Imagine a cup filled so full that the water makes a dome above its brim. The liquid trembles, bulges—but stays within the cup’s edge, held in place by surface tension until some outside force intervenes.
Prokofiev’s Piano Concerto No. 3 is music that plays, metaphorically speaking, at the edge of the cup. The emotional tension was portrayed keenly on Saturday night by the Richmond Symphony and guest pianist Jeremy Denk, under the baton of conductor Christian Knapp, a candidate for the postion of music director of the symphony.Except that the sounds I heard were not so much murmurs and sighs as little gasps and burbles. That last movement's music is pretty crass, after all. But I couldn't use those words in a review, as they'd convey entirely the wrong meaning to readers who don't know the music.
Written in C Major, but with melodies that quiver at the brinks of various minor keys, the concerto strains at the boundaries of simple categories like “happy” and “sad.” Denk’s performance showed this brilliantly. The piano cavorts into the first movement, but as the music spills over the edge of glee, Denk played with a near-vicious ecstasy. When a brooding equilibrium is reached, he didn’t let the music become complacent.
In introducing the concerto, Knapp remarked on Prokofiev’s fascination with machinery. The concerto does have passages of mechanical insistence, musical figures that get repeated like a step on the assembly line of sound, but Denk’s no automaton. He translated such moments into a manic playfulness that let the audience marvel at both his skill and the larger context of the music itself.
Denk performed with sensitivity to the orchestral voices, and the musicians played in harmonious partnership with him. At moments in the first and third movements, the violins and woodwinds seemed to have trouble hearing each other. Knapp worked quickly to bring them together.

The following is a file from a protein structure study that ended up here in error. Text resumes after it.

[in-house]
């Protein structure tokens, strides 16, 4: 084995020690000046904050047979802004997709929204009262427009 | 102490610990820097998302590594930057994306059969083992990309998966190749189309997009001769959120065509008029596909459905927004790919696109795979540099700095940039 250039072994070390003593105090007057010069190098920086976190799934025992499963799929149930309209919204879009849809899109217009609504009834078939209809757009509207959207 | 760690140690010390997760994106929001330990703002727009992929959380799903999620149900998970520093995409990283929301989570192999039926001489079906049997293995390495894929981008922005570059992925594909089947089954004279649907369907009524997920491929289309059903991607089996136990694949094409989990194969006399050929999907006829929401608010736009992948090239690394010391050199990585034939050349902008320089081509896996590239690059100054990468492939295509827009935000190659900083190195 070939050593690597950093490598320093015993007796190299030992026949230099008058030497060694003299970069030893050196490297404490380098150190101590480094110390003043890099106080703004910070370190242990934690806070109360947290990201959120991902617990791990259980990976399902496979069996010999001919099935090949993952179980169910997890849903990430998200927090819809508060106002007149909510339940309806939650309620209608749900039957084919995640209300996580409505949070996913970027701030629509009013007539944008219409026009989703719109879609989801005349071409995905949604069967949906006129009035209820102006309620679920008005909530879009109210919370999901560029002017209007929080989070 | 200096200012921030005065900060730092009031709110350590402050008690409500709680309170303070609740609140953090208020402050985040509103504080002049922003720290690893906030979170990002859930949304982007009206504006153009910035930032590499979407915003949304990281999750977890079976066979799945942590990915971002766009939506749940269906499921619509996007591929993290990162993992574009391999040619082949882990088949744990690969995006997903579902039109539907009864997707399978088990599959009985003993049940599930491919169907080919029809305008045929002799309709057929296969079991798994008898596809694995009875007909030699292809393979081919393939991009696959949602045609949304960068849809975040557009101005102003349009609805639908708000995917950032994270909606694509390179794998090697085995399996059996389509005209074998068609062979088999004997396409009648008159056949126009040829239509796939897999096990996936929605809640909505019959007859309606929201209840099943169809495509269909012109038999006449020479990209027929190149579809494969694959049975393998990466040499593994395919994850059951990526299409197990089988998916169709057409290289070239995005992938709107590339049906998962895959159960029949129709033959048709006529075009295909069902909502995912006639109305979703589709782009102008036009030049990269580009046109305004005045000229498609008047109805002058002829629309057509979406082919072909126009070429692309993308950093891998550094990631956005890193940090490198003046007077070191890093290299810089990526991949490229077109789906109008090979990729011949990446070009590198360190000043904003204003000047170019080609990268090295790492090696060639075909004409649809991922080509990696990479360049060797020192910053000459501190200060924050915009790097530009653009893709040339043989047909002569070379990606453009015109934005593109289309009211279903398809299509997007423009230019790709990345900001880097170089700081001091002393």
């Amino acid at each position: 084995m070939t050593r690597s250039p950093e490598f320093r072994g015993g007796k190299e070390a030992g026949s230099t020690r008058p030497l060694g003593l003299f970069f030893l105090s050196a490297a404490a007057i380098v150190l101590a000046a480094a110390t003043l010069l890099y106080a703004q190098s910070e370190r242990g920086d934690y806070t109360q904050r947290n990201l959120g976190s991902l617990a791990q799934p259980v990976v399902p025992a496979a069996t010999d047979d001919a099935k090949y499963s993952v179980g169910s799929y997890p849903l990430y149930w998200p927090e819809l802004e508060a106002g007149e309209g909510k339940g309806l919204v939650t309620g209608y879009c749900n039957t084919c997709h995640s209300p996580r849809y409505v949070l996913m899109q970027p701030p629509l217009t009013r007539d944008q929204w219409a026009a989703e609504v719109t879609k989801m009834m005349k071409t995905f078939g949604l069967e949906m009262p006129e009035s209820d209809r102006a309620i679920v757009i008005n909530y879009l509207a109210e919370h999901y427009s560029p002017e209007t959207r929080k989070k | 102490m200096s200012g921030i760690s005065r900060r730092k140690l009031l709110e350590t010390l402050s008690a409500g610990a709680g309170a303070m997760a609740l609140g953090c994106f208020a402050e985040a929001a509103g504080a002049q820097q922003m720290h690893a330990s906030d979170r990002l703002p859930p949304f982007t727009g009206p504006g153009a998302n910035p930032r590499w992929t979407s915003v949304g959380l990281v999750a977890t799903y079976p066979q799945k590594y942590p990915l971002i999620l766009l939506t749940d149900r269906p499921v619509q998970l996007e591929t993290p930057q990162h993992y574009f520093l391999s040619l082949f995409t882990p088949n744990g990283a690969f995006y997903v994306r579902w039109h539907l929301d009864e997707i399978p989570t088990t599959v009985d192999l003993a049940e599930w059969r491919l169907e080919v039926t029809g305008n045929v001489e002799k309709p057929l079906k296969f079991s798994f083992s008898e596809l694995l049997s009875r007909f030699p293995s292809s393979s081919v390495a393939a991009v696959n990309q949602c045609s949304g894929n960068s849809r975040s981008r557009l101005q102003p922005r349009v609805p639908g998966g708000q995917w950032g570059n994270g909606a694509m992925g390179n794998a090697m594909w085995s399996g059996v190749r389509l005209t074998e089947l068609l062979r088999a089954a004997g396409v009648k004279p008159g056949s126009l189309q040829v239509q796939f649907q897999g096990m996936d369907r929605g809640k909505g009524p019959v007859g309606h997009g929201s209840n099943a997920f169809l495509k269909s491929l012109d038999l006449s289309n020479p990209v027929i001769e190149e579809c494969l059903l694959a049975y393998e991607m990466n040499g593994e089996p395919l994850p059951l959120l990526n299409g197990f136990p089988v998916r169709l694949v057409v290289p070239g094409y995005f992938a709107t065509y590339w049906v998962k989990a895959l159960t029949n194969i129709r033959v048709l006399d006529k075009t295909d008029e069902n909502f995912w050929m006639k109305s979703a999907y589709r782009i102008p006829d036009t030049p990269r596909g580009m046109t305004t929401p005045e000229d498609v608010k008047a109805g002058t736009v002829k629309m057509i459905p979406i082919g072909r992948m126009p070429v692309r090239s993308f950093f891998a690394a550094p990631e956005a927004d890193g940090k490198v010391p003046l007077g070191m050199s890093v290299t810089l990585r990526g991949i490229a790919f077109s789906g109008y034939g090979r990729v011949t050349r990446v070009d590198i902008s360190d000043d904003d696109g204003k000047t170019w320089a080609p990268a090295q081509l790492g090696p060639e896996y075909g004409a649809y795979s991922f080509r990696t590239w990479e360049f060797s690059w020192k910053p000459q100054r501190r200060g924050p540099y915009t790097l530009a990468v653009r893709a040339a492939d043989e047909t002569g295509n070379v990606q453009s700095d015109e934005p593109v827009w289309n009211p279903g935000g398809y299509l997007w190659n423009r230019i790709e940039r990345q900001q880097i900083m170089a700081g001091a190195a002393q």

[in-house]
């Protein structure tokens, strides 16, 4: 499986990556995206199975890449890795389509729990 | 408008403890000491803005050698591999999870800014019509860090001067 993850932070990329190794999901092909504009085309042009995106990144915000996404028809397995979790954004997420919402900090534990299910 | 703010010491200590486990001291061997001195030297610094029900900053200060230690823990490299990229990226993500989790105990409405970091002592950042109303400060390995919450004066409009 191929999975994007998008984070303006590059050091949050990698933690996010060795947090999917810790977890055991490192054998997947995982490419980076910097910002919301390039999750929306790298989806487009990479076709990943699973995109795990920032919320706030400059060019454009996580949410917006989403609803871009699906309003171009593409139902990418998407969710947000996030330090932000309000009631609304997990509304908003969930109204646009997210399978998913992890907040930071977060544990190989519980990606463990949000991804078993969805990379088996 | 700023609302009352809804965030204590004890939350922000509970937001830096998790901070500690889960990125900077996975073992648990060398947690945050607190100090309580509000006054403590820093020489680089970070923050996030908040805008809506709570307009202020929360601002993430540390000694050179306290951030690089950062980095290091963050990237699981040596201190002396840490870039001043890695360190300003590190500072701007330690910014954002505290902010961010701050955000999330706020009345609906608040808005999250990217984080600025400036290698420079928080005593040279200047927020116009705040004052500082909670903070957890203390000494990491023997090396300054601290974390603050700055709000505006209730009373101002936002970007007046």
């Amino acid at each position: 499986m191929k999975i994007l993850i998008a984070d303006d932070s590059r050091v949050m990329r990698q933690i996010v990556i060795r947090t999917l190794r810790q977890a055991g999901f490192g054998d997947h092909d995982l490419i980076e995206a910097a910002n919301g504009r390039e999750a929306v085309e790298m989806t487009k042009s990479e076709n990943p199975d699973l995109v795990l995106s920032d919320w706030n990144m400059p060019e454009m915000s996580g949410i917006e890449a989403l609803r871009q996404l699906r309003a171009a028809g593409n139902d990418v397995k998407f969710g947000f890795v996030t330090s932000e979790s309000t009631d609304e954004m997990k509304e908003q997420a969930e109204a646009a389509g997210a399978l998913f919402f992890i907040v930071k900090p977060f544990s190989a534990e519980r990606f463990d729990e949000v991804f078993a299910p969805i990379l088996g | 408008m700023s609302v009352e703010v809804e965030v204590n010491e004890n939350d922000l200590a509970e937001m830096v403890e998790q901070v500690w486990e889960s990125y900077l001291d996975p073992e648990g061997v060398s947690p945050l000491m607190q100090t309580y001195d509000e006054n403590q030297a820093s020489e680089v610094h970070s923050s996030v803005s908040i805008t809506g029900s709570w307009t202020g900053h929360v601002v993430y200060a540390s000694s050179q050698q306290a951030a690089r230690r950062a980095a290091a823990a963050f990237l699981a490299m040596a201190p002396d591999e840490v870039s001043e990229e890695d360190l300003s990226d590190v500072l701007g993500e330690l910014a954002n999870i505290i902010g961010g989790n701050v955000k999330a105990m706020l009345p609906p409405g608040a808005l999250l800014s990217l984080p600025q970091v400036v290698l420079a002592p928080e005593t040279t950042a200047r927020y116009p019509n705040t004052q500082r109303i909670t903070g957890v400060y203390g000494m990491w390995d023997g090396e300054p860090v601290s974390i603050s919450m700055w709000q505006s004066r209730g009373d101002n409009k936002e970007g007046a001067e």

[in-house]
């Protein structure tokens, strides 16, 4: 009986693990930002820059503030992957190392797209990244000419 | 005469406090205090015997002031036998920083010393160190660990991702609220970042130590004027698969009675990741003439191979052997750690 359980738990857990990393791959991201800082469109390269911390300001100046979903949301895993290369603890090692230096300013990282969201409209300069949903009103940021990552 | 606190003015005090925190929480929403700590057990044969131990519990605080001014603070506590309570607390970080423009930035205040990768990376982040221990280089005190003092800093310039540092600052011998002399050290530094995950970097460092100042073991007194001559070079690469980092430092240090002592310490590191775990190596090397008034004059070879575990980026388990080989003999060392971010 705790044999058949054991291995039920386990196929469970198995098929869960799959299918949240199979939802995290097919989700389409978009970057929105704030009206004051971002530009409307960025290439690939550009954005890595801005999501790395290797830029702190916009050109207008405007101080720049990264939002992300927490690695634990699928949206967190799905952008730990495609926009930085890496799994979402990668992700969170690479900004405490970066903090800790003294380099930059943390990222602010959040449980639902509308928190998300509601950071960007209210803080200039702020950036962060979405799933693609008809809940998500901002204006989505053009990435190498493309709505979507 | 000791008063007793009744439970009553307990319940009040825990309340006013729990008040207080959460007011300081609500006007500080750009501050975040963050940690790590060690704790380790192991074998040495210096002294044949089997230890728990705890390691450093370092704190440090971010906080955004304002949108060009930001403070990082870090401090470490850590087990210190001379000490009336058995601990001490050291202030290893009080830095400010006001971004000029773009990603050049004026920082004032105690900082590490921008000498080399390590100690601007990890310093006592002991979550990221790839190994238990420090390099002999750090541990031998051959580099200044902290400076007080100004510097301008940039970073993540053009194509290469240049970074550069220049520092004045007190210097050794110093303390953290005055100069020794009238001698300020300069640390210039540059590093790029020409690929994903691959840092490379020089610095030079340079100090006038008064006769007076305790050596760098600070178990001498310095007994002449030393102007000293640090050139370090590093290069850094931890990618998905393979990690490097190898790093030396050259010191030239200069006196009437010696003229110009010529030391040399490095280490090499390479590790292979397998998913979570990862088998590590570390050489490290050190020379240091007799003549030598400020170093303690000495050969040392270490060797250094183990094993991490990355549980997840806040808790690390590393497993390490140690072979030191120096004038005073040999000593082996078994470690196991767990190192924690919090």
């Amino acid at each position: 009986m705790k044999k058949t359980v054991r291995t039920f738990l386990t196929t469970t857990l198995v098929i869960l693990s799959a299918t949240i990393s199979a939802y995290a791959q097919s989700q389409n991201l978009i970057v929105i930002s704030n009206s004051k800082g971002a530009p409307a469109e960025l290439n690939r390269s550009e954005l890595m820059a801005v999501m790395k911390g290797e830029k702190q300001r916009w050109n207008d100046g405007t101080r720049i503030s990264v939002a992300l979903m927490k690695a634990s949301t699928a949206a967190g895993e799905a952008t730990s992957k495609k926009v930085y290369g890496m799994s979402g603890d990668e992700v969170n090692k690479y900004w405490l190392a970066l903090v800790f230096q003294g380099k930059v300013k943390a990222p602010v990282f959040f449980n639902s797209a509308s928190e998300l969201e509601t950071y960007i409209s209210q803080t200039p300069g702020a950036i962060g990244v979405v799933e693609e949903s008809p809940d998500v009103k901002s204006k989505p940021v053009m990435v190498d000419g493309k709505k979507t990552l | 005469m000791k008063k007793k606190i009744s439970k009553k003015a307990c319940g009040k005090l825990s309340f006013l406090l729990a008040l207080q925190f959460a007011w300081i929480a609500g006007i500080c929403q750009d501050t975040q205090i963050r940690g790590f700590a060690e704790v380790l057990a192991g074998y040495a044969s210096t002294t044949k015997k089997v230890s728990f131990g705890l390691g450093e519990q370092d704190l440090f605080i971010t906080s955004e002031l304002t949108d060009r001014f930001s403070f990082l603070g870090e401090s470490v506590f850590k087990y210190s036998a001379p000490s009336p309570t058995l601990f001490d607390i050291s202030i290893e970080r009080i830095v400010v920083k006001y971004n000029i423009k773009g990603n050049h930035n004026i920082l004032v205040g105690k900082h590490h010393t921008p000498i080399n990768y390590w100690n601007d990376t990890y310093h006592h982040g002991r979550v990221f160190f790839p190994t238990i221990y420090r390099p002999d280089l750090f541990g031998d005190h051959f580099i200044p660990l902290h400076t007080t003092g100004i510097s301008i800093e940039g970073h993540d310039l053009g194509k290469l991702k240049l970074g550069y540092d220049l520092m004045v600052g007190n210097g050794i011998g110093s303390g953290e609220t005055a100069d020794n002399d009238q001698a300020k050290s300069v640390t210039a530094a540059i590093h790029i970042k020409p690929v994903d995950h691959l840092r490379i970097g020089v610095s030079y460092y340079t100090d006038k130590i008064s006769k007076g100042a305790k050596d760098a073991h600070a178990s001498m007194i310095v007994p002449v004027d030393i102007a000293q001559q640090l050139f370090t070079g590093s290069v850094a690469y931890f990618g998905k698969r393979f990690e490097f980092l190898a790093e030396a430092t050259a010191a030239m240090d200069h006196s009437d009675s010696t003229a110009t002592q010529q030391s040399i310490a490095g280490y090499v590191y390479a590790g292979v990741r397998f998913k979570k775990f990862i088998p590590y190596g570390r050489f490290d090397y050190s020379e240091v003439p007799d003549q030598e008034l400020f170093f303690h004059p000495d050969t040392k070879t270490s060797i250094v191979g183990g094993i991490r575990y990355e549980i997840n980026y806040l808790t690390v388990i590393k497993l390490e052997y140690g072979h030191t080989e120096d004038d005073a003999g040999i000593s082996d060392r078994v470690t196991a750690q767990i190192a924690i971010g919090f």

The theme of tension at the threshold connected the first and last pieces on the program as well. “Prélude à l’Après-midi d’un faune” by Debussy and “Symphone fantastique” by Berlioz both explore the boundary between dream and waking worlds.
In Debussy’s dreamy afternoon, the surface shimmers, but doesn’t break. It’s easy to imagine the flute, oboe and other solo parts as light-footed fauns and nymphs. The musicians voiced these passages beautifully against the lush backdrop of harps and strings.
The opium-fueled dream Berlioz depicts is in sharp contrast to the languid eroticism of the Debussy. The music is by turns graceful, plaintive, violent and comic—and more—and requires quick mood shifts, which the musicians handled with ease.
Knapp directed emphatically, often using his full body, as if he were inside the dream himself. When the music ended, there were murmurs and sighs from the audience as we returned to the world of the concert hall to applaud.
(Burbles: you know, that sound some Educated People make when they laugh at something they think only Educated People realize is funny.)
I also deliberately didn't use the word "animated" to describe Knapp's conducting. It's such a cliche, and I worried some readers would read it as a positive commentary ("Yay! the conductor is entertaining!") or as a negative commentary ("Humph. Too wacky. Undignified.") depending on their inclination. I hope "emphatically" came across as purely discriptive.
There were several points in the Berlioz and even once or twice in the Prokofiev that I thought the music sounded bottom-heavy. (Were six basses really necessary?) Personally, I'm all for a conductor who likes cellos and basses, but they were occassionally distracting in this performance.